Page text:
The NHPRC Records Program supports archival projects at state and local government archives, colleges and universities, and other nonprofit institutions. All of these projects facilitate use of public records and other collections by scholars, family and local historians, journalists, documentary film makers, and many others. The records in state and local historical records repositories convey knowledge of a shared national experience from generation to generation, assure continuity of operations, document personal rights and entitlements, provide evidence needed to hold governments and other institutions accountable for their actions, and document the effectiveness of government programs. For example, grants have helped to:

  • Reach all 50 states and territories with support for basic state archives and re-granting programs for local archives. Often state archives are the only place to find a detailed record of state-operated federal programs. Since 1984, 51 re-grant projects totaling $5.6 million have been matched by state funds of $8.1 million.
  • Establish or modernize archival records programs in Seattle; Boston; San Diego; Baton Rouge, Louisiana; Grand Rapids, Michigan; Fairfax, Virginia; Troup County, Georgia; Manchester, New Hampshire; Lauderdale County, Mississippi; Somerville, Massachusetts; Rochester, New York; and Schuylkill County, Pennsylvania – among others.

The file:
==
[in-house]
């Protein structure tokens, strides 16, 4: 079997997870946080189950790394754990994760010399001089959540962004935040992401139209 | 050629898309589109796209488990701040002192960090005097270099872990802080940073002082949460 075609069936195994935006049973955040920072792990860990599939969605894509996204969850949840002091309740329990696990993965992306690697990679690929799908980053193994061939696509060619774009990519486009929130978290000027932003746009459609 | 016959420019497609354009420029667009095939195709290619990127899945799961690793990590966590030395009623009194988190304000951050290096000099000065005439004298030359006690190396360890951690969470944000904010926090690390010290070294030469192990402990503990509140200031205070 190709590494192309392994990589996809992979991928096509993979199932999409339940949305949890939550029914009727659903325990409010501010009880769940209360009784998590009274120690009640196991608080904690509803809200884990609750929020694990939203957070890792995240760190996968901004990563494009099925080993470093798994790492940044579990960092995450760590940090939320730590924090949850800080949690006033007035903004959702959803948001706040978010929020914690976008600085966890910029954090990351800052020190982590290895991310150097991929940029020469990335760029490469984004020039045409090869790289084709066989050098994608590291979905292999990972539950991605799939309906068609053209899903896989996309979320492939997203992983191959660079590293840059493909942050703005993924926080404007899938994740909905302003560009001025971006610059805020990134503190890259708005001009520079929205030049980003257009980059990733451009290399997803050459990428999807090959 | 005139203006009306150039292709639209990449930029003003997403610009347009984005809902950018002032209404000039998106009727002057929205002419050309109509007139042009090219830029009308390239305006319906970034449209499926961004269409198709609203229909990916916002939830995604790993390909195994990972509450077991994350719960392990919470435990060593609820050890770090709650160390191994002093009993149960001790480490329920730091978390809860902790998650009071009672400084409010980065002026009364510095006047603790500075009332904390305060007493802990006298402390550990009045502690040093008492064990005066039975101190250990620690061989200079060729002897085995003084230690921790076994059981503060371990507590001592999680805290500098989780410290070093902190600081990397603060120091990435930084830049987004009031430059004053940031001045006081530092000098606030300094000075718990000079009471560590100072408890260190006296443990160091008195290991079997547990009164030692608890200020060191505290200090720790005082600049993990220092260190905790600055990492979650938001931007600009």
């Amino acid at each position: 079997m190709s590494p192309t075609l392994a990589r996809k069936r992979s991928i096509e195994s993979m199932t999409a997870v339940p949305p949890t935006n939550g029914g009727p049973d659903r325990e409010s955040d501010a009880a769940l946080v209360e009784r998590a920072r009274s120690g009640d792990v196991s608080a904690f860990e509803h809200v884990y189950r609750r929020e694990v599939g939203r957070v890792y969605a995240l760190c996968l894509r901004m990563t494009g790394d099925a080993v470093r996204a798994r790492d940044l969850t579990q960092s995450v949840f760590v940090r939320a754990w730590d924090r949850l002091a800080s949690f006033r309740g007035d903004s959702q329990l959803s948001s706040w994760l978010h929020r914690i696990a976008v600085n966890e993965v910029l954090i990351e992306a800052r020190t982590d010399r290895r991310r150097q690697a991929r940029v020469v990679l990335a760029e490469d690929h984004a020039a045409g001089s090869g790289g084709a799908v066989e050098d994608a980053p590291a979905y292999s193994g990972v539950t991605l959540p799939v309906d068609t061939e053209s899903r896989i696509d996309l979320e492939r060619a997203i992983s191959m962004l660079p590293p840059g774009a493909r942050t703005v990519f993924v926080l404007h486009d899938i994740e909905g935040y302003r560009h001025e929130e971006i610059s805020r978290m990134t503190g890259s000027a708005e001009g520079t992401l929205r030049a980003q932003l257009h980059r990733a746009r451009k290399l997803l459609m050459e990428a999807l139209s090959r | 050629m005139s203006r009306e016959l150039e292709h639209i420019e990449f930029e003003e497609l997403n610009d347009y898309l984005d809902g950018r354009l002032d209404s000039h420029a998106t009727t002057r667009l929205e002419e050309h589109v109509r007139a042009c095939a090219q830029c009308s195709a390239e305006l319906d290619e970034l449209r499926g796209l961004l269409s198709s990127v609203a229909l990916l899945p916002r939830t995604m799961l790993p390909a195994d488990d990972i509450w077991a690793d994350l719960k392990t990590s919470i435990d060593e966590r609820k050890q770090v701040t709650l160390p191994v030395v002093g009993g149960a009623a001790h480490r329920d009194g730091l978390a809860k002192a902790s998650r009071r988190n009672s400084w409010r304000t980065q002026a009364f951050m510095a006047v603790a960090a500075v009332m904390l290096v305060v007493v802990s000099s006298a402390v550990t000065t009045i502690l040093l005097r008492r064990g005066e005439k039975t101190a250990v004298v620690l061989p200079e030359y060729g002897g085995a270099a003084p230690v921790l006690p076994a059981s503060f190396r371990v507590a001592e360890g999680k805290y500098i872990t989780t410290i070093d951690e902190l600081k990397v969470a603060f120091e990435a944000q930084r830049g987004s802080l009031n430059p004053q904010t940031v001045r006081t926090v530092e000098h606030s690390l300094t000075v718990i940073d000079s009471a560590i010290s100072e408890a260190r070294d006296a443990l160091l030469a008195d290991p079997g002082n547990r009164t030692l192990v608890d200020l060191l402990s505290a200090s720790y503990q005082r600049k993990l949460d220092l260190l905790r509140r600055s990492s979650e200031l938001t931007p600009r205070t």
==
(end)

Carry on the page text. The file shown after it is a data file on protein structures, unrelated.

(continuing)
• Preserve and make accessible oral history and tribal records of American Indian tribes—including the Seneca, Nooksack, Catawba, Pawnee Nation of Oklahoma, Chickasaw, Lumbee, Cherokee, Miami Tribe of Oklahoma, Blackfeet, Sisseton Wahpeton Sioux, Ramah Navajo, Oglala Sioux, Zuni Pueblo, Fort Sill Apache, Suquamish, and dozens more. Grants also have provided educational opportunities for tribal archivists through the Western Archives Institute.
  • Preserve dozens of photographic and other special collections, including the Archives of Industrial Society in Pittsburgh, images of southern life at the University of South Alabama, the Center for American History at the University of Texas, Harvard’s 19th century daguerreotypes, the Bancroft Library collection at the University of California, architectural drawings at the Chicago Historical Society, ship designs at the Mystic Seaport Museum in Connecticut, and film footage for the documentary “Eyes on the Prize.”